Watch the Sunrise at HaleakalaMaui

Rising 10,023 feet above Maui’s coastal areas is the massive shield volcano HALEAKALA. This sleeping giant is enormously popular and easily accessible for visitors; in fact, it has become a ritual for those staying on the island to rise before dawn and trek to the mountaintop in the chilly darkness to watch the sun make its way across the morning horizon.

Hawaiian legend goes that the DEMIGOD MAUI traveled to the very spot modern-day visitors do to wait for the sun to rise. However, Maui wasn’t looking to capture a stunning nature shot; rather, he was waiting to lasso the sun and slow its progress over the islands because his mother, Hina, complained that her kapa cloth would not dry properly. As the myth goes, Maui’s lasso hit its target, and it was only after the great yellow orb promised to travel more slowly through the sky that Maui loosened his rope.

Haleakala has been inactive since 1790, when two minor flows occurred on the southwest rift zone near La Perouse Bay. The GREAT BASIN below the summit, commonly called a CRATER, is 3,000 feet deep, 7.5 miles long and 2.5 miles wide and is actually an “erosional depression” where water, wind and possibly glaciers once cut into the mountain. Later, new lava flows partially filled the basin, leaving cinder cones to mark their eruptions. PU‘U O MAUI, the tallest cinder cone, reaches 500 feet from the basin floor.

The SLUMBERING VOLCANO— whose name literally means “HOUSE OF THE SUN” in Hawaiian—is the centerpiece of a 30,058-ACRE PARK that extends from Haleakala’s summit to Kipahulu Valley on the Hana coast. A place of legends and intriguing biological diversity, the park attracts more than 1 million visitors a year and offers plenty of alternatives to a sunrise vigil in a well-populated crowd.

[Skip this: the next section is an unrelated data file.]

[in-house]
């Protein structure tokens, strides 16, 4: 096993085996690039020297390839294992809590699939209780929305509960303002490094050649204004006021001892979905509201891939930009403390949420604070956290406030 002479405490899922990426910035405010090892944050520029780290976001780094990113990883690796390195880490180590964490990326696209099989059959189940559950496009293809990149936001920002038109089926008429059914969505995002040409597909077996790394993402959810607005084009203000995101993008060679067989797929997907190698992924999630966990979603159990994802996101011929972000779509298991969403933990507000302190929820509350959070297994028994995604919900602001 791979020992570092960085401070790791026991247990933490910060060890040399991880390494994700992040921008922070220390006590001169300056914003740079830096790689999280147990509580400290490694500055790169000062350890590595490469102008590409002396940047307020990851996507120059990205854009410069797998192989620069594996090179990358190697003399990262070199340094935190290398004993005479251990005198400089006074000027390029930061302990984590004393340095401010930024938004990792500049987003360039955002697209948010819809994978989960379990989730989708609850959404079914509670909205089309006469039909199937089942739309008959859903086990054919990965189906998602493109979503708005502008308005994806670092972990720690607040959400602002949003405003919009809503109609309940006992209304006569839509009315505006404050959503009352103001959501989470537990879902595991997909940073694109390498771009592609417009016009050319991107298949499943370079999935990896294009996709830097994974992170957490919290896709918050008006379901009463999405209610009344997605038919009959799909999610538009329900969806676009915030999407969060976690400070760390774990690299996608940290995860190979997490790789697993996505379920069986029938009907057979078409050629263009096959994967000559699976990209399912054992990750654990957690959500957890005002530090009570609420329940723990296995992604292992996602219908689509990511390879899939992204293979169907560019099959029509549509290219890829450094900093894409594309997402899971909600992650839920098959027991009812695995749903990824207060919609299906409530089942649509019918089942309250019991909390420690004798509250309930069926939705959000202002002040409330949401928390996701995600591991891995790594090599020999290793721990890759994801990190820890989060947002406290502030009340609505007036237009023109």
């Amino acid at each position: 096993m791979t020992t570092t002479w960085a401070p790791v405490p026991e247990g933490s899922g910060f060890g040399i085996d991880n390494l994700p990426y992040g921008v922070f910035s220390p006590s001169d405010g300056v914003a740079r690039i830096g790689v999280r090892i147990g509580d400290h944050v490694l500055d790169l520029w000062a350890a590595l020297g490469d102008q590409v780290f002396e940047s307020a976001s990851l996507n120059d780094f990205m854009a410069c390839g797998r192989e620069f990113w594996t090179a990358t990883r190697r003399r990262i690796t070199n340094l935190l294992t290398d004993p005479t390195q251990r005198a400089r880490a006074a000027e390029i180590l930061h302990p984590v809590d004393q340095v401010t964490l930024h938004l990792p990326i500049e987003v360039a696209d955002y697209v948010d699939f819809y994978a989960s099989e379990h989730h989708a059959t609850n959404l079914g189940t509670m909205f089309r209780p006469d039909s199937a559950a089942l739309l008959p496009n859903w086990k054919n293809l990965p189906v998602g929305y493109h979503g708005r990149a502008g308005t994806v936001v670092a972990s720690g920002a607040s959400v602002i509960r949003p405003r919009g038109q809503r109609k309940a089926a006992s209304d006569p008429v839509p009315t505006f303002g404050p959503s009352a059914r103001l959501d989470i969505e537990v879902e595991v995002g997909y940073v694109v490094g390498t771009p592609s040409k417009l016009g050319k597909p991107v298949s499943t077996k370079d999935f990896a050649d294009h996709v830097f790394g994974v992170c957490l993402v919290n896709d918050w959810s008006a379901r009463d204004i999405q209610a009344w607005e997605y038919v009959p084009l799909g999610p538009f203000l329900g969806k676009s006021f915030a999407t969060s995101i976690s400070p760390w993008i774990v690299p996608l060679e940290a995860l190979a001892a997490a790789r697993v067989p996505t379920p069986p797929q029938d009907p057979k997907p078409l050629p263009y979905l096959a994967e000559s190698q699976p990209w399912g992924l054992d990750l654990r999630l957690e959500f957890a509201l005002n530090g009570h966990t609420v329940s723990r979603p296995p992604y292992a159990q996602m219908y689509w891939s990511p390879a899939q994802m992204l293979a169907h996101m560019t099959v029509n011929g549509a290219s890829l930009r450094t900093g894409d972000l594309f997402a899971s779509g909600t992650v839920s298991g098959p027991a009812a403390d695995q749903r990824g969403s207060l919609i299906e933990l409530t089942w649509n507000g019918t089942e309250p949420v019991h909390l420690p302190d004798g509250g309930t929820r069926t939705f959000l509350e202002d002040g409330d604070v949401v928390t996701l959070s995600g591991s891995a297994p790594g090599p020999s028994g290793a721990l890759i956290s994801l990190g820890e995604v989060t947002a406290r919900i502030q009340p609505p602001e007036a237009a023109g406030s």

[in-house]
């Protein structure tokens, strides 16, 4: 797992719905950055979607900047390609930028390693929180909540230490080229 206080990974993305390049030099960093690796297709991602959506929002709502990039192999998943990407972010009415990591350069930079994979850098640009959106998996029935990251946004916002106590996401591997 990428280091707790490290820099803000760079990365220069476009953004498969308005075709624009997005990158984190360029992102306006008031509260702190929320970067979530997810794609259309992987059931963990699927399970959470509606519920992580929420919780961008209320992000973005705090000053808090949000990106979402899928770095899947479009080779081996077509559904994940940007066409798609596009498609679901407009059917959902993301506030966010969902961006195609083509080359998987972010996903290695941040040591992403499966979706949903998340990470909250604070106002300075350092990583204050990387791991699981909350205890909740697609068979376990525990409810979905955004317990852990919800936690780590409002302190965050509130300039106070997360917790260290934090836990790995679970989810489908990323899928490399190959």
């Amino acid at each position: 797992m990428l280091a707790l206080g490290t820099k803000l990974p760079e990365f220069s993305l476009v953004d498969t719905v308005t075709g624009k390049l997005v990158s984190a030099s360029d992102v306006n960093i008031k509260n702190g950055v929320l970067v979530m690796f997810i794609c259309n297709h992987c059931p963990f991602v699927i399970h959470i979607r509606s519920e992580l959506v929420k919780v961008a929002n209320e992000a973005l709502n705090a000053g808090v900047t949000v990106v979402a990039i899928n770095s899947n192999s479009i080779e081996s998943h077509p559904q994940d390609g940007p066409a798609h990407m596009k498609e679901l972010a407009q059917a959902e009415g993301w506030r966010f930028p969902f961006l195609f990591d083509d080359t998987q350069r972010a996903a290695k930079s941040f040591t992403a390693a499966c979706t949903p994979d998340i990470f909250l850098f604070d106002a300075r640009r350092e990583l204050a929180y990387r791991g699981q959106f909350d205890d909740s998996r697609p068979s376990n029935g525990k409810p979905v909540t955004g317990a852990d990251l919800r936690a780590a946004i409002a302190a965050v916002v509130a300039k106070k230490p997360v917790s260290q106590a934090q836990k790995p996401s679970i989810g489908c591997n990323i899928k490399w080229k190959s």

Commercial BIKING TOURS, which originate just outside the park entrance, have become a popular endeavor for skilled adventurers. The 38-mile ride down the volcano follows a scenic, twisting, two-lane highway. Riders are transported by van to the park entrance and escorted downhill.

Non-commercial bicycle riders are allowed in the park as long as they avoid hiking paths and stick to the narrow, winding mountain road that carries vehicles throughout the park. HIKING, CAMPING, HORSEBACK RIDING and GUIDED NATURE TOURS also are popular.

Call the National Weather Service (866-944-5025) for an update on the day’s weather forecast. A recorded message will give you information on sunrise and sunset times, as well as viewing conditions at the summit. Temperatures at the peak typically range from 32 to 65 degrees Fahrenheit but occasionally dip below zero.

The park is open 24 hours a day, seven days a week. No food or gas are available inside. There is a $10 entrance fee that is valid for three days. The drive, if made on paved roads from the island’s coastal areas, takes about two hours.